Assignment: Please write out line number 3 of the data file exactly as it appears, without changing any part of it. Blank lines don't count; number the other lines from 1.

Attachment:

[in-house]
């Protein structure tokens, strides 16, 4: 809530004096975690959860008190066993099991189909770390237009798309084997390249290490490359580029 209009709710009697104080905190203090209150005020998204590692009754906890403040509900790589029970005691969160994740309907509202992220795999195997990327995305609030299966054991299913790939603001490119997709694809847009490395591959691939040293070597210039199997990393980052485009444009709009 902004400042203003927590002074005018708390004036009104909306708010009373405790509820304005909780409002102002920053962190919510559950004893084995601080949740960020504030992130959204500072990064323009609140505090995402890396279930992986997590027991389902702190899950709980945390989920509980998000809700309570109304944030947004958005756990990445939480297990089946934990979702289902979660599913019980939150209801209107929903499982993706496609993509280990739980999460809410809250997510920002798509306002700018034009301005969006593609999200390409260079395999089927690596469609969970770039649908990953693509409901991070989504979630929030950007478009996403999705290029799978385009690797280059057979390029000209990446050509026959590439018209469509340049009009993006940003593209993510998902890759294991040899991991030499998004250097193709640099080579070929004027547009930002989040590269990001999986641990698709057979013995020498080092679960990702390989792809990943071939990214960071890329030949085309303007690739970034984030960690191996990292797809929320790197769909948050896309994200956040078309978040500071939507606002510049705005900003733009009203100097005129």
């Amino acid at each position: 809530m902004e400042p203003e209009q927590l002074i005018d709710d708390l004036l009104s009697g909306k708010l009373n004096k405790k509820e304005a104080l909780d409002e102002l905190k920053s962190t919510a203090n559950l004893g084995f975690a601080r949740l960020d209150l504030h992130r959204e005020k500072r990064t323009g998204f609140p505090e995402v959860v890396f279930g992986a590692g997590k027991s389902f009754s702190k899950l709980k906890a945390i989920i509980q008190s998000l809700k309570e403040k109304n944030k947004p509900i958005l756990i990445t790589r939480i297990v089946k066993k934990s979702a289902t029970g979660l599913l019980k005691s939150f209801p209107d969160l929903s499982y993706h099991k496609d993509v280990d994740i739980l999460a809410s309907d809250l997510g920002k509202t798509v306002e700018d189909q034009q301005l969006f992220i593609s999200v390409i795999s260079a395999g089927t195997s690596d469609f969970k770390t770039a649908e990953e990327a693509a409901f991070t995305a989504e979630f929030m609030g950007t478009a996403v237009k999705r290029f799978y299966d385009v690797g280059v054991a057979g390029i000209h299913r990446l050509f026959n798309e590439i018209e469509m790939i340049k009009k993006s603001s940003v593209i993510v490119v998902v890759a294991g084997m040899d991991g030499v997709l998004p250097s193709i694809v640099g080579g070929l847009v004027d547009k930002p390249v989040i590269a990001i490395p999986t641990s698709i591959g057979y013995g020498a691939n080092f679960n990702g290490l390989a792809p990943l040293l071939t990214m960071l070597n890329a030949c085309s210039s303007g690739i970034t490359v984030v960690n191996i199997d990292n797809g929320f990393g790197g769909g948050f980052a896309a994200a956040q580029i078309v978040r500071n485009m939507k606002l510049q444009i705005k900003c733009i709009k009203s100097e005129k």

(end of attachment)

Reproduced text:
């Amino acid at each position: 809530m902004e400042p203003e209009q927590l002074i005018d709710d708390l004036l009104s009697g909306k708010l009373n004096k405790k509820e304005a104080l909780d409002e102002l905190k920053s962190t919510a203090n559950l004893g084995f975690a601080r949740l960020d209150l504030h992130r959204e005020k500072r990064t323009g998204f609140p505090e995402v959860v890396f279930g992986a590692g997590k027991s389902f009754s702190k899950l709980k906890a945390i989920i509980q008190s998000l809700k309570e403040k109304n944030k947004p509900i958005l756990i990445t790589r939480i297990v089946k066993k934990s979702a289902t029970g979660l599913l019980k005691s939150f209801p209107d969160l929903s499982y993706h099991k496609d993509v280990d994740i739980l999460a809410s309907d809250l997510g920002k509202t798509v306002e700018d189909q034009q301005l969006f992220i593609s999200v390409i795999s260079a395999g089927t195997s690596d469609f969970k770390t770039a649908e990953e990327a693509a409901f991070t995305a989504e979630f929030m609030g950007t478009a996403v237009k999705r290029f799978y299966d385009v690797g280059v054991a057979g390029i000209h299913r990446l050509f026959n798309e590439i018209e469509m790939i340049k009009k993006s603001s940003v593209i993510v490119v998902v890759a294991g084997m040899d991991g030499v997709l998004p250097s193709i694809v640099g080579g070929l847009v004027d547009k930002p390249v989040i590269a990001i490395p999986t641990s698709i591959g057979y013995g020498a691939n080092f679960n990702g290490l390989a792809p990943l040293l071939t990214m960071l070597n890329a030949c085309s210039s303007g690739i970034t490359v984030v960690n191996i199997d990292n797809g929320f990393g790197g769909g948050f980052a896309a994200a956040q580029i078309v978040r500071n485009m939507k606002l510049q444009i705005k900003c733009i709009k009203s100097e005129k």